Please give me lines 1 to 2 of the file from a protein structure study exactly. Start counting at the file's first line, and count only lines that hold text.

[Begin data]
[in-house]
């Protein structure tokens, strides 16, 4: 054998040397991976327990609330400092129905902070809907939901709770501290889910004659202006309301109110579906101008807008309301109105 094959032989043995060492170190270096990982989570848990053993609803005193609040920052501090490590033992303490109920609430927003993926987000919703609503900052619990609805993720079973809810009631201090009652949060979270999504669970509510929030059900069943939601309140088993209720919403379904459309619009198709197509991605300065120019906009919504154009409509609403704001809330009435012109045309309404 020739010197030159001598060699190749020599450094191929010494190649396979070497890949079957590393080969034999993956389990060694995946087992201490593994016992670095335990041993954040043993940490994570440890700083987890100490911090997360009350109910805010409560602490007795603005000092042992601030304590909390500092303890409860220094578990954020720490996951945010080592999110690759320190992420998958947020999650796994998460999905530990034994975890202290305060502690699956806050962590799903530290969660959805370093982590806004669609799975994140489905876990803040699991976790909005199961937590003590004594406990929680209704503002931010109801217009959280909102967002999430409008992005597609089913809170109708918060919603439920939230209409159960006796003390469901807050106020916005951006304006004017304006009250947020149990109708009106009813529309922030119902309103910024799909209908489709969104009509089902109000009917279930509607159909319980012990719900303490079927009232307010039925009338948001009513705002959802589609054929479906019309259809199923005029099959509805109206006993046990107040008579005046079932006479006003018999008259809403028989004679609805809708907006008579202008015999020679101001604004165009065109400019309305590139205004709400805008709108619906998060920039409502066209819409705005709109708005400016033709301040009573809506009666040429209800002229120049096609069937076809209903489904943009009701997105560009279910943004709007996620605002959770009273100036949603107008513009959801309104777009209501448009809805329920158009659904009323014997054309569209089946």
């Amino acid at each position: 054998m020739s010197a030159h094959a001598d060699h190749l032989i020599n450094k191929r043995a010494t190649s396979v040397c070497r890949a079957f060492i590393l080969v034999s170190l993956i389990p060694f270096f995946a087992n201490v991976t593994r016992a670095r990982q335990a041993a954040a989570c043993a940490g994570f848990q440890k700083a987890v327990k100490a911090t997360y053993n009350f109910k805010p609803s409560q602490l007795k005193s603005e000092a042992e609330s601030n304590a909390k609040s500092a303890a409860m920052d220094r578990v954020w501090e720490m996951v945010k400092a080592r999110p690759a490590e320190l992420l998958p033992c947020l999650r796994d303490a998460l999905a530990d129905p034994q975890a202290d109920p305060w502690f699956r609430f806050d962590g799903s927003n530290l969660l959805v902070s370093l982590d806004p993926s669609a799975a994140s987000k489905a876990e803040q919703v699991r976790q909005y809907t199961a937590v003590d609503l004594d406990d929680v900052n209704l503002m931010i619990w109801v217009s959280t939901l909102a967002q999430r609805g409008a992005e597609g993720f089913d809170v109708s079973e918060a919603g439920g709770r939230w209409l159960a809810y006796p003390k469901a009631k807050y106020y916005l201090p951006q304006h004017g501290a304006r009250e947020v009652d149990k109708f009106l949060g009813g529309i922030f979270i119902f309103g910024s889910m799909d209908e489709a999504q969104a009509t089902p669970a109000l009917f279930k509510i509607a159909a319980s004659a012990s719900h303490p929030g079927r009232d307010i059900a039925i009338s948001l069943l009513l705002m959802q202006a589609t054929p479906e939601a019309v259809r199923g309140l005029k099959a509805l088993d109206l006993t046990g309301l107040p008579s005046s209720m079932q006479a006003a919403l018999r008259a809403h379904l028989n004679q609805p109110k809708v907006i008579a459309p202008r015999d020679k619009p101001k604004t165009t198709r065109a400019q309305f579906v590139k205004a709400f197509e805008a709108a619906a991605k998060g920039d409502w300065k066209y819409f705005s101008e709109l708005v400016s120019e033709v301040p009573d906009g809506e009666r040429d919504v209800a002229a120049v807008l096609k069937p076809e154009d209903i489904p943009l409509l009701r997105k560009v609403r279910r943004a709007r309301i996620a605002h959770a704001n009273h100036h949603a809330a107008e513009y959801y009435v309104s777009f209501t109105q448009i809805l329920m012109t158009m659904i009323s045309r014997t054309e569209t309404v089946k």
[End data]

[in-house]
């Protein structure tokens, strides 16, 4: 054998040397991976327990609330400092129905902070809907939901709770501290889910004659202006309301109110579906101008807008309301109105 094959032989043995060492170190270096990982989570848990053993609803005193609040920052501090490590033992303490109920609430927003993926987000919703609503900052619990609805993720079973809810009631201090009652949060979270999504669970509510929030059900069943939601309140088993209720919403379904459309619009198709197509991605300065120019906009919504154009409509609403704001809330009435012109045309309404 020739010197030159001598060699190749020599450094191929010494190649396979070497890949079957590393080969034999993956389990060694995946087992201490593994016992670095335990041993954040043993940490994570440890700083987890100490911090997360009350109910805010409560602490007795603005000092042992601030304590909390500092303890409860220094578990954020720490996951945010080592999110690759320190992420998958947020999650796994998460999905530990034994975890202290305060502690699956806050962590799903530290969660959805370093982590806004669609799975994140489905876990803040699991976790909005199961937590003590004594406990929680209704503002931010109801217009959280909102967002999430409008992005597609089913809170109708918060919603439920939230209409159960006796003390469901807050106020916005951006304006004017304006009250947020149990109708009106009813529309922030119902309103910024799909209908489709969104009509089902109000009917279930509607159909319980012990719900303490079927009232307010039925009338948001009513705002959802589609054929479906019309259809199923005029099959509805109206006993046990107040008579005046079932006479006003018999008259809403028989004679609805809708907006008579202008015999020679101001604004165009065109400019309305590139205004709400805008709108619906998060920039409502066209819409705005709109708005400016033709301040009573809506009666040429209800002229120049096609069937076809209903489904943009009701997105560009279910943004709007996620605002959770009273100036949603107008513009959801309104777009209501448009809805329920158009659904009323014997054309569209089946």